Zoom Censors Chinese Activist Group That Commemorated Tiananmen Massacre

Protesters wearing protective face masks take part in a candlelight vigil to mark the 31st anniversary of the crackdown of pro-democracy protests at Beijing's Tiananmen Square in 1989, after police rejects a mass annual vigil on public health grounds, at
June 11, 2020 Topic: Politics Region: Americas Blog Brand: The Reboot Tags: Tiananmen SquareCensorshipBig TechSilicon ValleyChina

Zoom Censors Chinese Activist Group That Commemorated Tiananmen Massacre

Zoom faces growing scrutiny regarding its ties to China, which prohibits discussion of the protest and the government’s violent response to the demonstrations.

Video conferencing company Zoom removed a group of Chinese activists shortly after they held a meeting on the platform marking the anniversary of the Tiananmen Square Massacre, Axios reported Wednesday.

Activist Zhou Fengsuo, a former student leader of the Tiananmen protests in 1989, organized the May 31 event through a paid Zoom account associated with a nonprofit group he founded called Humanitarian China, according to the Axios report. Roughly 25 people based in the United States attended the event before Zoom shut down Zhou’s account on June 7.

Mothers of students who were killed during China’s 1989 crackdown on pro-Democracy activists were invited to speak during the event, as were organizers of Hong Kong’s Tiananmen candlelight vigil. Fengsuo has been unable to gain access to his account since Zoom removed it, the report noted.

Zoom faces growing scrutiny regarding its ties to China, which prohibits discussion of the protest and the government’s violent response to the demonstrations. The company acknowledged in April routing calls through Chinese servers.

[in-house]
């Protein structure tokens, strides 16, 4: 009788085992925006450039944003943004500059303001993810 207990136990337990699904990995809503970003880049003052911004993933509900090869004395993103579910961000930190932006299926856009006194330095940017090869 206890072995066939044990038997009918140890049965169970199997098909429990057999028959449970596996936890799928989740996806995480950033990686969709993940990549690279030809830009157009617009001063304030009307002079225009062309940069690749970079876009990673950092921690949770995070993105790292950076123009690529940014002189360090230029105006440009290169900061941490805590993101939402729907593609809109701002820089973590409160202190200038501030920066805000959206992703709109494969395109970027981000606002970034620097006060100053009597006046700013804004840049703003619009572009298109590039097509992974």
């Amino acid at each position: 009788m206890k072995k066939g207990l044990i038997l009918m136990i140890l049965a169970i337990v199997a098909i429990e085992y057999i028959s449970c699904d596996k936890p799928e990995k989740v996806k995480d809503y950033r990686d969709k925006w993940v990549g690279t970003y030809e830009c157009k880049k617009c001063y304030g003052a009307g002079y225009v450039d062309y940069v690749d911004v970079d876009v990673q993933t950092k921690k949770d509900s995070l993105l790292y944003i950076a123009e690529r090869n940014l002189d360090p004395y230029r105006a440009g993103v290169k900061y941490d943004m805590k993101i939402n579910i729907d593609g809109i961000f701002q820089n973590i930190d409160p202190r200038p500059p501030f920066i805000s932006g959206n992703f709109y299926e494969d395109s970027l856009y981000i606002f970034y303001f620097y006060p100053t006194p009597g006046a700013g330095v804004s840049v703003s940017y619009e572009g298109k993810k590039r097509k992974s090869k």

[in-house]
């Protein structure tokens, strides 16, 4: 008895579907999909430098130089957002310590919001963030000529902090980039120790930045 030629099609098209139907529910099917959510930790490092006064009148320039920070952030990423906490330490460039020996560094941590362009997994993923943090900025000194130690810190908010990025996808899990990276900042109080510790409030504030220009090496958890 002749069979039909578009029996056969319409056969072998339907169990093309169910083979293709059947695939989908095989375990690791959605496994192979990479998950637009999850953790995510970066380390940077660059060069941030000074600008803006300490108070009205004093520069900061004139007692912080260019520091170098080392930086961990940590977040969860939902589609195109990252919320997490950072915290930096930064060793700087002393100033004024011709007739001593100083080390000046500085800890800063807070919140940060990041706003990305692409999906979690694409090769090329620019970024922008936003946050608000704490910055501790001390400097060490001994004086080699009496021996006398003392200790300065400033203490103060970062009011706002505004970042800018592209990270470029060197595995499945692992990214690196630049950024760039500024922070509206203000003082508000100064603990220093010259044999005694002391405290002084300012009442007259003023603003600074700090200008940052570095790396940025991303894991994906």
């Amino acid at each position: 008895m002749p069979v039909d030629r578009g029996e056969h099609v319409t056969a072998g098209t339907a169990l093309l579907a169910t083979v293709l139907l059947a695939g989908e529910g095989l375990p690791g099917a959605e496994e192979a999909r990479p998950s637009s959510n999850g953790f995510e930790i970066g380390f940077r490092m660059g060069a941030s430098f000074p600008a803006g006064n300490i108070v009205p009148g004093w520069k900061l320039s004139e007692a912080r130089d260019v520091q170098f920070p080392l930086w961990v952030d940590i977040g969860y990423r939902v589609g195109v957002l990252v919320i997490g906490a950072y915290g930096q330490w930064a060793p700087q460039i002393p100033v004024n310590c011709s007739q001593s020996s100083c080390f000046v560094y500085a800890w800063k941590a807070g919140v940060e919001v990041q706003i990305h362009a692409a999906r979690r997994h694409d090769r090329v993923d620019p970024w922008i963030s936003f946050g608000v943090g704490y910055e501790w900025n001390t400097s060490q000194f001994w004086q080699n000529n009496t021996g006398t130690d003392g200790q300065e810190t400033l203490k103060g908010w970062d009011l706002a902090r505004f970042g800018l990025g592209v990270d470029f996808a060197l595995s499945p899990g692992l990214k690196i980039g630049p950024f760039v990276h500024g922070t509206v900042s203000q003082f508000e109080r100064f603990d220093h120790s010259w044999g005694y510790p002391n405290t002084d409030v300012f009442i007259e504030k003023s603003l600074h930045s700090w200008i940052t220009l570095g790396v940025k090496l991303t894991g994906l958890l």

“We are outraged by this act from Zoom, a U.S company,” Zhou and other organizers told Axios in a joint statement. “As the most commercially popular meeting software worldwide, Zoom is essential as an unbanned outreach to Chinese audiences remembering and commemorating Tiananmen Massacre during the coronavirus pandemic.”

Zoom usage surged among college students and Americans who were forced to work remotely amid lockdowns, which were implemented to slow the spread of the coronavirus pandemic. Reports of security vulnerabilities discovered within the application stymied that growth to an extent, leading several companies to ban its usage.

Researchers also found traffic from the app was being routed through China leading to the Taiwanese government banning the remote conferencing service. Zoom is also facing a lawsuit in California for allegedly giving away the data of users improperly to Facebook and other tech giants.

Zoom has not responded to the Daily Caller News Foundation’s request for comment.

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Image: Reuters.